Trivium Pursuit

Archive for the 'Delayed Formal Education' Category

How much should I read aloud?

Wednesday, February 1st, 2017

Post may contain affiliate links to materials I recommend. Read my full disclosure statement. Question: I have been thinking about this (following your recommendations more closely) and asked my children today (daughters ages 7 and 8) what they would think if we set aside math and spelling instruction for the month of January and I […]

More creative freedom and less formal lessons

Friday, January 6th, 2017

Post may contain affiliate links to materials I recommend. Read my full disclosure statement. Wisdom for the day — more creative freedom and less formal lessons. Read these to educate yourself on the topic of delayed formal academics. School Can Wait by Raymond and Dorothy Moore Home-Spun Schools: Teaching Children at Home by Raymond and […]

The Brain, It’s Plain, Is Sprained If It Is Strained

Monday, December 5th, 2016

Post may contain affiliate links to materials I recommend. Read my full disclosure statement. Taken from Endangered Minds: Why Children Don’t Think And What We Can Do About It by Jane M. Healy [Page 66] [T]he axons, or output parts of [brain] neurons, gradually develop a coating of a waxy substance called myelin, which insulates […]

Delaying Formal Math

Sunday, April 17th, 2016

Post may contain affiliate links to materials I recommend. Read my full disclosure statement. I just received your book Teaching the Trivium: Christian Homeschooling in a Classical Style a couple of days ago. I’ve been reading the article on math because that’s the area of my children’s schooling that seems to be least successful. My […]

Homeschooling Without Co-ops, Online Classes or Tutors… Does It Work?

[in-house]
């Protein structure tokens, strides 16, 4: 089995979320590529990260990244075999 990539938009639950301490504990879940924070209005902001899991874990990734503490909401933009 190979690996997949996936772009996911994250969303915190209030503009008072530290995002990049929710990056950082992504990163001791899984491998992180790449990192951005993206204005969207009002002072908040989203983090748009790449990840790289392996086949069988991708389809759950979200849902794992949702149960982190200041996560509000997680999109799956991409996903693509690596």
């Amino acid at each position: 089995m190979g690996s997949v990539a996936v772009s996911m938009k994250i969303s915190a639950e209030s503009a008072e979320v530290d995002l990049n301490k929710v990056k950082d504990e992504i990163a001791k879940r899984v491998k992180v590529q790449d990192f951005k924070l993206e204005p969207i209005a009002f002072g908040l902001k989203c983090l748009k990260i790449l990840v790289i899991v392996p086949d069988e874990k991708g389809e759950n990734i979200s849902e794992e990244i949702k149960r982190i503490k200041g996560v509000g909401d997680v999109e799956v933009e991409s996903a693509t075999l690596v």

Saturday, January 30th, 2016

“Recently a friend, who is nearing the end of her homeschooling years, shared that she taught her sons with no co-ops, no lesson plans, and no professional teachers or courses of study. Just three boys and their books doing their daily school work at the kitchen table….” Read the rest of the article here.

Why “late to read” is not always a problem by Daniel Foucachon

Monday, January 25th, 2016

Late to read? Why that’s not always a problem. BY DANIEL FOUCACHON “I would like to tell you something about my mother and about me. Homeschooling mothers have to be self-sacrificial, hard-working, and patient. I want to share how these qualities in my mother blessed my life in a particular way. For whatever reason (some […]

Don’t Press the Technicalities Too Early

Thursday, June 25th, 2015

Here is a Facebook conversation we recently had with a friend. Debra: I have an 8-year-old and 7-year-old (along with three littles). Both are reading very well. We read aloud a lot and love it. They want to write letters and notes. I am simply noticing a lack of any good spelling. I’m wondering if […]

Early Academic Training Produces Long-Term Harm

Monday, May 25th, 2015

Research reveals negative effects of academic preschools and kindergartens. The author of this article asks, “What has been your experience with early education, as a parent or a teacher? What effects have you seen of early academic training, or, conversely, of experience in traditional play-based preschools and kindergartens?” Let’s read a book instead!

Experience in Delaying Math

Monday, April 13th, 2015

Dear Laurie, I wanted to give a testimonial about your book Teaching the Trivium. Last year my husband and I became very convicted about having our children in school. It was a wonderful Christian school, and I was the 3rd/4th grade language arts teacher. We decided in early January that I should stay home for […]

Dysgraphia and Math

Tuesday, January 6th, 2015

I just read the article Math and Pencils, and I wanted to share something that might prove helpful. I hope you will consider this information. My son was also allergic to his pencil. We used Saxon and he hated it. When we did the practice tests at the beginning of each lesson he would take […]

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